[1] Van Rosse, F., de Bruijne, M., Suurmond, J., Essink-Bot, M., & Wagner, C. (2016). Language barriers and patient safety risks in hospital care. A mixed methods study. International Journal Of Nursing Studies, 5445-53. doi:10.1016/j.ijnurstu.2015.03.012

[2] Schwei, R. J., Del Pozo, S., Agger-Gupta, N., Alvarado-Little, W., Bagchi, A., Chen, A. H., & … Jacobs, E. A. (2016). Changes in research on language barriers in health care since 2003: A cross-sectional review study. International Journal Of Nursing Studies, 5436-44. doi:10.1016/j.ijnurstu.2015.03.001

[3] Aichhorn, N., & Puck, J. (2017). “I just don’t feel comfortable speaking English”: Foreign language anxiety as a catalyst for spoken-language barriers in MNCs. International Business Review, 26(4), 749-763.

[4] Challenges in teaching international students: group separation, language barriers and culture differences. (2013).

[5] Lendák-Kabók, K. (2017). The impact of the language barrier on the success of Hungarian minority women in the higher education system of Serbia. Temida, Vol 20, Iss 1, Pp 77-93 (2017), (1), 77. doi:10.2298/TEM1701077L

[6] Yang, W. (2017). Tuning university undergraduates for high mobility and employability under the content and language integrated learning approach. International Journal Of Bilingual Education And Bilingualism, 20(6), 607-624. doi:10.1080/13670050.2015.1061474

[7] Doyle-Moss, A. M., Sor, S., Krupka, S. D., & Potts, A. (2018). Crossing the Language Barrier: A Role-Playing Activity. Nurse Educator, 43(1), 7-8. doi:10.1097/NNE.0000000000000456

[8] Okrainec, K., Booth, G., Hollands, S., & Bell, C. (2017). Language Barriers Among the Foreign-Born in Canada: Agreement of Self-Reported Measures and Persistence Over Time. Journal Of Immigrant & Minority Health, 19(1), 50-56. doi:10.1007/s10903-015-0279-9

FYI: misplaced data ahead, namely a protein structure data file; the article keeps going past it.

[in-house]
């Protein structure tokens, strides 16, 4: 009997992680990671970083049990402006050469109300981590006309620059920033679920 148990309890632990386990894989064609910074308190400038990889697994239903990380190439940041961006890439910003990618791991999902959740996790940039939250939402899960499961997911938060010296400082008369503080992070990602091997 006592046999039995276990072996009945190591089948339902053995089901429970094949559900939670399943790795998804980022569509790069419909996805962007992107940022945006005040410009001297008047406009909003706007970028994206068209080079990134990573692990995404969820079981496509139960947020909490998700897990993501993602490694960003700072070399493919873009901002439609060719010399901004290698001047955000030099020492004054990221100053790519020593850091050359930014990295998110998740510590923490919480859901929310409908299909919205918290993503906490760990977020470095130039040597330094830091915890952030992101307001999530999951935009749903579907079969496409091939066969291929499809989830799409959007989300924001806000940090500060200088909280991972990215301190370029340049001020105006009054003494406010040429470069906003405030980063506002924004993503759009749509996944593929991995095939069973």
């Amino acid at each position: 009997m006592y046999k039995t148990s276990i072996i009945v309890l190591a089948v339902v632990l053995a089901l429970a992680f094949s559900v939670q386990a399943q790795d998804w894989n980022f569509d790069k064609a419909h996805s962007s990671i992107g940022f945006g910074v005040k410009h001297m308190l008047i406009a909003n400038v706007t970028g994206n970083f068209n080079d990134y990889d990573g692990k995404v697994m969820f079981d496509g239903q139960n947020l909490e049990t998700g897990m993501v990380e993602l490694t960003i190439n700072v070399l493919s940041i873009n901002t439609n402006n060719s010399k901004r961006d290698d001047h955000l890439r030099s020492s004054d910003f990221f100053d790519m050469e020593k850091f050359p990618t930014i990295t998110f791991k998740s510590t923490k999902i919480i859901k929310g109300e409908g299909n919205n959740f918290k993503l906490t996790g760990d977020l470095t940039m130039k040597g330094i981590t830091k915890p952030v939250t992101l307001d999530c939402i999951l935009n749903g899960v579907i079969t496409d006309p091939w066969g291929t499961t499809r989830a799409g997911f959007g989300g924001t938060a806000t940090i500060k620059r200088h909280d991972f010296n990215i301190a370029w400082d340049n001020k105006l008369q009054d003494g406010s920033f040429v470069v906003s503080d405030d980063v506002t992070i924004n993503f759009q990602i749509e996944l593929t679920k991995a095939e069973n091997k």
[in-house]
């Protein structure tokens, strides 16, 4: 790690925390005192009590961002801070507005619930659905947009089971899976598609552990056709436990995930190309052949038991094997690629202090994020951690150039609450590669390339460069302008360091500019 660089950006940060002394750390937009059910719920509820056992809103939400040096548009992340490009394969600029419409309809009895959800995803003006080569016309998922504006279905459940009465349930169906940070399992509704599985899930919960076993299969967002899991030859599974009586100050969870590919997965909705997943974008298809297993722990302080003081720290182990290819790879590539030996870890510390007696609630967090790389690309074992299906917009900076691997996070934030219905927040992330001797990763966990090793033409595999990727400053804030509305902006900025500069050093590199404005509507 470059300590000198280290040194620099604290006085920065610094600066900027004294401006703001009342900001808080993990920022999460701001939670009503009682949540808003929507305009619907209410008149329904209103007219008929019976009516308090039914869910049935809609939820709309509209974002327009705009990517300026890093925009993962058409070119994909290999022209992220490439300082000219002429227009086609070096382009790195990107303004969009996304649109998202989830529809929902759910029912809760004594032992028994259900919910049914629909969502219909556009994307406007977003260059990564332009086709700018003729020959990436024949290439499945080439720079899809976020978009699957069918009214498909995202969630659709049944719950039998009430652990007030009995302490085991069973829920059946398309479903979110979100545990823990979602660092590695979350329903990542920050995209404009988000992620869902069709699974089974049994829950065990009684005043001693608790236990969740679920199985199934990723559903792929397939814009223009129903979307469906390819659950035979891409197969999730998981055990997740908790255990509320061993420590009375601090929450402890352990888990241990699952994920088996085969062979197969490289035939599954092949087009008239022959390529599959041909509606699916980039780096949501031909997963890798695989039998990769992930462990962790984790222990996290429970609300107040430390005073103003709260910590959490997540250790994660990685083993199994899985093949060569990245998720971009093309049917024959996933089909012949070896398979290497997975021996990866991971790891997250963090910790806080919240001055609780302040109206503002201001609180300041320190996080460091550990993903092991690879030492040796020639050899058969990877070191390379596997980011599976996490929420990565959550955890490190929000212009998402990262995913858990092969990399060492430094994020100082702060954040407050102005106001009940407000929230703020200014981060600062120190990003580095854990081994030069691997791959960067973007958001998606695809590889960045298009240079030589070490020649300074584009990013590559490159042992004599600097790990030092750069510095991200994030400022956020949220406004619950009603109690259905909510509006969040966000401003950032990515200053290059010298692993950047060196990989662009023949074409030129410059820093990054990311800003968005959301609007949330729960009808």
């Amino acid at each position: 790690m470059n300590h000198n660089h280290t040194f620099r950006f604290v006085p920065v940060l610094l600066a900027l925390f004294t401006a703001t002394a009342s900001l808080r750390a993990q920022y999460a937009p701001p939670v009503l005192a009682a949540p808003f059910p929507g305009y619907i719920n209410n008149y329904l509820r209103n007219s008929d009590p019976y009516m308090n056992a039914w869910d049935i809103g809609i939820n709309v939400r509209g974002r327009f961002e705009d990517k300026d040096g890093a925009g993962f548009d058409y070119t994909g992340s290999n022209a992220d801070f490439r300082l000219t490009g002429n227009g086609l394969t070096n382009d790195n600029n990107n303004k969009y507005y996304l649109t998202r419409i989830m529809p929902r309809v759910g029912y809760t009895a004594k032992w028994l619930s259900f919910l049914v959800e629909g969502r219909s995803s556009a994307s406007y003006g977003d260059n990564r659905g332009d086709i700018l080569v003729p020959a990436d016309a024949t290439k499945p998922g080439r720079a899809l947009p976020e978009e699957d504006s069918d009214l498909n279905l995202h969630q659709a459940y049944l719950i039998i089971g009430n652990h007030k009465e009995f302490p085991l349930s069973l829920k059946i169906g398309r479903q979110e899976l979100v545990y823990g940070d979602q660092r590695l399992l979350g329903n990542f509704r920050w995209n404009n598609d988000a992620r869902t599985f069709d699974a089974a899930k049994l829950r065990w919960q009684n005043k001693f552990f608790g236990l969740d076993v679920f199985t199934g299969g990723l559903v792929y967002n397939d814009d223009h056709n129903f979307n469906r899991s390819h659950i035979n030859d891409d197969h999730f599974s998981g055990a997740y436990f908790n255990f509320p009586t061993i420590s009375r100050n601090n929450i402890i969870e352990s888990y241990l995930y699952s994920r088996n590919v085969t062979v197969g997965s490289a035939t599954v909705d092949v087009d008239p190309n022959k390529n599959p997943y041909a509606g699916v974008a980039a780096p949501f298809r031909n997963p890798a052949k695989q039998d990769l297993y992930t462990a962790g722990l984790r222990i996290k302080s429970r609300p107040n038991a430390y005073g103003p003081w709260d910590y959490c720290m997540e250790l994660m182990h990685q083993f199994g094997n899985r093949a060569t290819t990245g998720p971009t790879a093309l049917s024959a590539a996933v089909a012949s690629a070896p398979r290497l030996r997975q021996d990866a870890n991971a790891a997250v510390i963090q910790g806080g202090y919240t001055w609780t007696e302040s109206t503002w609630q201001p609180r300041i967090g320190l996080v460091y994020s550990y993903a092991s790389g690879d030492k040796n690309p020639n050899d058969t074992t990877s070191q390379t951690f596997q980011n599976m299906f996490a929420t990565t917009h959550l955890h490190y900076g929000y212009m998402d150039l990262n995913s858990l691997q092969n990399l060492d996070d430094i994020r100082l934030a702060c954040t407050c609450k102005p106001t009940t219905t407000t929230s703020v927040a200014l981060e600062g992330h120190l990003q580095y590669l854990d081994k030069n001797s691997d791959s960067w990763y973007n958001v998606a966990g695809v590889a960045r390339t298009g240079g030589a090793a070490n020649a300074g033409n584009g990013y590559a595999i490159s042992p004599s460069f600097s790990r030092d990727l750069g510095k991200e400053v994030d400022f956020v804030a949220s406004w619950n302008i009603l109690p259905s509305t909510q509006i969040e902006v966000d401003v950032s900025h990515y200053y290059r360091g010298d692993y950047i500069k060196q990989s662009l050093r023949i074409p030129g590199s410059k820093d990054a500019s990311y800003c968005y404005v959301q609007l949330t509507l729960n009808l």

[9] Tahir, D. (2015). App breaks down language barriers. Modern Healthcare, 45(4), 27.

[10] Tomáš, S. (2017). No linguistic borders ahead? Looking beyond the knocked-down language barrier. Transcultural, Vol 9, Iss 2, Pp 86-108 (2017), (2), 86. doi:10.21992/T93Q0F

[11] Elega, A. A., & Özad, B. E. (2017). Technologies and Second Language: Nigerian Students’ Adaptive Strategies to Cope with Language Barrier in Northern Cyprus. Journal Of International Students, 7(3), 486-498.

[12] Dunham, E., & Xaviera, F. (2014). Breaking the Language Barrier: Describing Chicano Archives with Bilingual Finding Aids. The American Archivist, (2), 499.

[13] Empowering rural women in Kenya with literacy skills using web 2.0: experiences of language & communication barriers in learning. (2010). ICIA 2010 Proceedings, 100.

[14] Andreas, B., & Oliver, B. (2013). LANGUAGE BARRIERS. Econometrica, (2), 781.

[15] Cyparsade, M., Auckloo, P., Belath, I., Dookhee, H., & Hurreeram, N. (2013). Beating the Language Barrier in Science Education: In-Service Educators’ Coping with Slow Learners in Mauritius. Science Education International, 24(4), 402-415.

[16] Landmark, A. D., Svennevig, J., Gerwing, J., & Gulbrandsen, P. (2017). Research Paper: Patient involvement and language barriers: Problems of agreement or understanding?. Patient Education And Counseling, 1001092-1102. doi:10.1016/j.pec.2016.12.006

About mathias sager